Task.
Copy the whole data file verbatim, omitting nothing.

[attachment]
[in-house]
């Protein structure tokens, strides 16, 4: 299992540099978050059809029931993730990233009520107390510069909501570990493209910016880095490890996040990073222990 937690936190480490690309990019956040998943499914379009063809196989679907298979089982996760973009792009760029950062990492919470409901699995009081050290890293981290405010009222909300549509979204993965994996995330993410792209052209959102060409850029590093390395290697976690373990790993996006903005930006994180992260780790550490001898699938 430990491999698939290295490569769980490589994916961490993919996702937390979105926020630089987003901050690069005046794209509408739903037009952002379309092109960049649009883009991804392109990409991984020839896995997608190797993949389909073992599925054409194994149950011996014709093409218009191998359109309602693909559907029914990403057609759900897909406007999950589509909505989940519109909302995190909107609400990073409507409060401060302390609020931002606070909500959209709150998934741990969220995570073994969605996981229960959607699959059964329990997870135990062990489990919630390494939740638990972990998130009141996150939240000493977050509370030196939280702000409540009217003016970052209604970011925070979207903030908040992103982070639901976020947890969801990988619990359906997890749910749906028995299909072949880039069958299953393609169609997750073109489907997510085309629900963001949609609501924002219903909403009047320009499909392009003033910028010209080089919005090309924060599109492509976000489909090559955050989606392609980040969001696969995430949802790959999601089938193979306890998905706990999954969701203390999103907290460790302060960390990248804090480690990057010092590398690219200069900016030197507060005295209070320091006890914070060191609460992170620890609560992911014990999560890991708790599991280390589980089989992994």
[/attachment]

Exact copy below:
[in-house]
């Protein structure tokens, strides 16, 4: 299992540099978050059809029931993730990233009520107390510069909501570990493209910016880095490890996040990073222990 937690936190480490690309990019956040998943499914379009063809196989679907298979089982996760973009792009760029950062990492919470409901699995009081050290890293981290405010009222909300549509979204993965994996995330993410792209052209959102060409850029590093390395290697976690373990790993996006903005930006994180992260780790550490001898699938 430990491999698939290295490569769980490589994916961490993919996702937390979105926020630089987003901050690069005046794209509408739903037009952002379309092109960049649009883009991804392109990409991984020839896995997608190797993949389909073992599925054409194994149950011996014709093409218009191998359109309602693909559907029914990403057609759900897909406007999950589509909505989940519109909302995190909107609400990073409507409060401060302390609020931002606070909500959209709150998934741990969220995570073994969605996981229960959607699959059964329990997870135990062990489990919630390494939740638990972990998130009141996150939240000493977050509370030196939280702000409540009217003016970052209604970011925070979207903030908040992103982070639901976020947890969801990988619990359906997890749910749906028995299909072949880039069958299953393609169609997750073109489907997510085309629900963001949609609501924002219903909403009047320009499909392009003033910028010209080089919005090309924060599109492509976000489909090559955050989606392609980040969001696969995430949802790959999601089938193979306890998905706990999954969701203390999103907290460790302060960390990248804090480690990057010092590398690219200069900016030197507060005295209070320091006890914070060191609460992170620890609560992911014990999560890991708790599991280390589980089989992994």